The Tale of The Moon King

Mad King or simply a Genius?

23 DECEMBER 2014,
Neuschwanstein Castle © Luis Miguel Justino
Neuschwanstein Castle © Luis Miguel Justino

Most of us grew up watching Disney’s cartoons, but how many of us really know where Walt Disney found inspiration for his Castle which first appears in "The Sleeping Beauty"? The correct answer would be Neuschwanstein Castle. For this enchanting fairy tale Castle we should give credits to Ludwig II or the so-called “Mad King”.

Unlike his ancestors, Ludwig did not invest in military or participate in any battles, but he built some of the most beautiful Castles in the world. Ludwig was the only King who managed to spend a family patrimony gained over eight centuries in a very short time and all for building Castles. Irrational building led to his bankruptcy which was the main reason why the King was declared insane and unfit to rule.

He lived in his special world of myths, legends and fairy tails. In his fantasy world he had a place only for himself and his idols. The Dreamer King was fascinated by art in general, opera and composers among one of them the most influential was Richard Wagner. In Ludwig’s Castles, you can see vast murals with scenes from Wagner’s world famous opera Tristan and Isolde. Ludwig was Wagner’s patron and many rooms of his Castles were inspired by Wagner’s work. Another mad King’s idol was the French King-Louis XIV. His Castles were partly dedicated to both Louis and Wagner. Ludwig was so obsessed with those two that in his Castles you can’t find none of his pictures, it was all about Wagner and Louis XIV. Although he was very good looking and unusually tall, Ludwig never showed any interest in women, so people became suspicious of the King’s sexual orientation. Indeed, he has never engaged in a relationship with a woman, but there was no concrete proof for his inclination towards men either. Ludwig was a catholic and such a thing would be against his faith. The King never married, but was supposed to marry Sisi’s sister, unfortunately that wedding never happened.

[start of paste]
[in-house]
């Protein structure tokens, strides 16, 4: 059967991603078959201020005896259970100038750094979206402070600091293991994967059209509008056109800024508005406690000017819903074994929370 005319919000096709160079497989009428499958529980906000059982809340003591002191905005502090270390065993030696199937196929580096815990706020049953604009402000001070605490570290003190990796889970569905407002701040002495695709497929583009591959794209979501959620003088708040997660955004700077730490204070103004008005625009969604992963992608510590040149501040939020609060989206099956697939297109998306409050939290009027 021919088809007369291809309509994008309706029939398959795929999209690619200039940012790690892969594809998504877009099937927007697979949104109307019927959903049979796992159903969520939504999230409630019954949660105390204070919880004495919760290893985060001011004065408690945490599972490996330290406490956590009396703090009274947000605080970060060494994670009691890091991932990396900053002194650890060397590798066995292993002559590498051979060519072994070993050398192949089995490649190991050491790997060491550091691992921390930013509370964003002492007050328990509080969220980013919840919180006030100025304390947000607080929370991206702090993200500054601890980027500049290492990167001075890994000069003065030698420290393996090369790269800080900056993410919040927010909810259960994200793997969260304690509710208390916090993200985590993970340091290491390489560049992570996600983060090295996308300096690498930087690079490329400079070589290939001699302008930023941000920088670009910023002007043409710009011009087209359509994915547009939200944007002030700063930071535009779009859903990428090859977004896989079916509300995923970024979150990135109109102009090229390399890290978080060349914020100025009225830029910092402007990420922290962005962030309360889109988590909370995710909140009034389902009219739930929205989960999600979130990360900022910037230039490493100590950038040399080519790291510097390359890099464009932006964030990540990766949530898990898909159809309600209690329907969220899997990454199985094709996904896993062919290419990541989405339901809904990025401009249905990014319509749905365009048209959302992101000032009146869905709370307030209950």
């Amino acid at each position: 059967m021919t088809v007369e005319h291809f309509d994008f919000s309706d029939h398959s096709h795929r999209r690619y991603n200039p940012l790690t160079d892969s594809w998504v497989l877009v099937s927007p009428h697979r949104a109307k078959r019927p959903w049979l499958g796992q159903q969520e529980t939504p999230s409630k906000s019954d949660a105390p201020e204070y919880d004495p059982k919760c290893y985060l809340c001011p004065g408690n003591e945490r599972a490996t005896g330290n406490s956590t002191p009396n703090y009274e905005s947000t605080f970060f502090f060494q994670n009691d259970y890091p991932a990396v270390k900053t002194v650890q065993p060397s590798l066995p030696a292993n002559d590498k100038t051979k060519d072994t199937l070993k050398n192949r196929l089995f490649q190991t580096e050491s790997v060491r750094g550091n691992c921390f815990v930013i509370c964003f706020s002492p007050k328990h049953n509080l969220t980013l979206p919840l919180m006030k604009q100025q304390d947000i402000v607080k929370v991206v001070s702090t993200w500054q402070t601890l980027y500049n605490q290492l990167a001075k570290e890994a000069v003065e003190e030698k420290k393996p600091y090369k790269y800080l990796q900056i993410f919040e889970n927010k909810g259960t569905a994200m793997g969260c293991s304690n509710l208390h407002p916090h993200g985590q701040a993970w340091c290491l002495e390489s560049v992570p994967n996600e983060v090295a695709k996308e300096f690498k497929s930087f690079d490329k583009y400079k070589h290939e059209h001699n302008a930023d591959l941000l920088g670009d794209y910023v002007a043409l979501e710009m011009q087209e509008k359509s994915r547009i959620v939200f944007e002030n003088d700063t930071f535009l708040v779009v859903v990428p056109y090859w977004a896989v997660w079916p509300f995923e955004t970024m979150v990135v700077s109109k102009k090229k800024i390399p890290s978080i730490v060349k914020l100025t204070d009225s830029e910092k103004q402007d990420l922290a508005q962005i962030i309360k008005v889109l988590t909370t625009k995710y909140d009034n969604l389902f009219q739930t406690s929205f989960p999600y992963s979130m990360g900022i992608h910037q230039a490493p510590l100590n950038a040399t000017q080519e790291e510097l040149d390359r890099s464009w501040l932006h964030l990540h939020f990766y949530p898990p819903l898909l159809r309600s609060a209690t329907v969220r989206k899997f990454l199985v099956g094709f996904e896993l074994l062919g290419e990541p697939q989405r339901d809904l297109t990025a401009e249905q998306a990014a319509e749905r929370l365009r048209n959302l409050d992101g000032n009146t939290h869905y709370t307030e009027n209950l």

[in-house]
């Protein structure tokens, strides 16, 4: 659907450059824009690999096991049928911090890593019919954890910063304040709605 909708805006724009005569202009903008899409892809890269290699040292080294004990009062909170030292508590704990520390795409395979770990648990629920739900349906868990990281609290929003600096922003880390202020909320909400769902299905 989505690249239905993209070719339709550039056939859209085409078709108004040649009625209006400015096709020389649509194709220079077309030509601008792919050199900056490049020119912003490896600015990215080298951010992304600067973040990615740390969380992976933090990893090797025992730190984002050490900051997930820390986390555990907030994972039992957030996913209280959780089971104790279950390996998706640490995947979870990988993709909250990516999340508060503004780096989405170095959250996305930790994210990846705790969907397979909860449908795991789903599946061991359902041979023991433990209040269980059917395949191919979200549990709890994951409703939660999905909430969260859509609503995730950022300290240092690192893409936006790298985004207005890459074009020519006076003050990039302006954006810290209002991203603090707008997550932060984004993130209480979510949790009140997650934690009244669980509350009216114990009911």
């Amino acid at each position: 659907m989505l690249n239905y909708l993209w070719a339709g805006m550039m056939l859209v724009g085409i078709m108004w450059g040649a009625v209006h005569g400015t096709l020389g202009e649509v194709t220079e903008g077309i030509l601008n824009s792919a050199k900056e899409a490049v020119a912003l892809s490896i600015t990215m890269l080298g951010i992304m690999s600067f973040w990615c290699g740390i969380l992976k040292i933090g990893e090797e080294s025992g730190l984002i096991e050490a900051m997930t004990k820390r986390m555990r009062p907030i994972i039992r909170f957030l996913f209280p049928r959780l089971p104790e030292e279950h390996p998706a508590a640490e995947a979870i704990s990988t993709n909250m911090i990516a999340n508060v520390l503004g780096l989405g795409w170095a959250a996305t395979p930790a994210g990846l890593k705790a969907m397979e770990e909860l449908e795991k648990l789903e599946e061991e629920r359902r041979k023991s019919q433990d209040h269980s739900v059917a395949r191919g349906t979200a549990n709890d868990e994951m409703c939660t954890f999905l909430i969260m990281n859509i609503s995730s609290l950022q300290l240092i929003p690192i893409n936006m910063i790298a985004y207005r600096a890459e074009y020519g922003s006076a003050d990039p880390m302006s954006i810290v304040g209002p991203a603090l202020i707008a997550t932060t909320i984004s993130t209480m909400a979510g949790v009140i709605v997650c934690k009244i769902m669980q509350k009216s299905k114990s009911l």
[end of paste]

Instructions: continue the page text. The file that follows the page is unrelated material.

His Castles served as a shelter to him, an escape from reality. The building design was drafted by the stage designer Christian Jank and realized by the architect Eduard Riedel. In the midst of the German Alps, the grand towers of Neuschwanstein Castle rise, in all their majestic splendour. The Castle of Neuschwanstein was built in 19th century in Romanesque style. The castle is located not far away from Munich and it stands out from the rest of the scenery because it was built on the cliff. Inside the castle you can see the splendid Singer’s Hall and the vast Throne room with its gigantic chandelier weighing 2 tons and its intricate mosaics. The extravagant King hired as many as 14 carpenters just for the decoration of his bedroom. It took more than four years to complete just that one bedroom. Despite the castle's medieval appearance, it was equipped with all the modern technology of its time. The rooms in the royal residence were fitted with hot air central heating, toilets were equipped with an automatic flushing system and some floors even had telephones!

If you have decided to visit this tremendous palace, I suggest you to go to the Mary’s bridge where you can enjoy the most spectacular scenery overlooking the Castle.

Unfortunately, the King did not live long enough to finish some of his Castles. He died young and under strange circumstances. He was found in Lake Stanberg, along with his drowned physician. A suicide or murder? Even nowadays, his death remains a mystery. Some assume it was a conspiracy against the King, minority actually believed in an accidental death.

He may not have been a perfect King, nor a great warrior, but one is certain, he was different. Today, the legendary King Ludwig II is “guilty” for over 50 million visits to his Castles. So far, he definitely paid off all of his debts. It seems to me that building his Castles was a shrewd investment after all.

"I want to remain an eternal mystery to myself and others" he said once, so it was.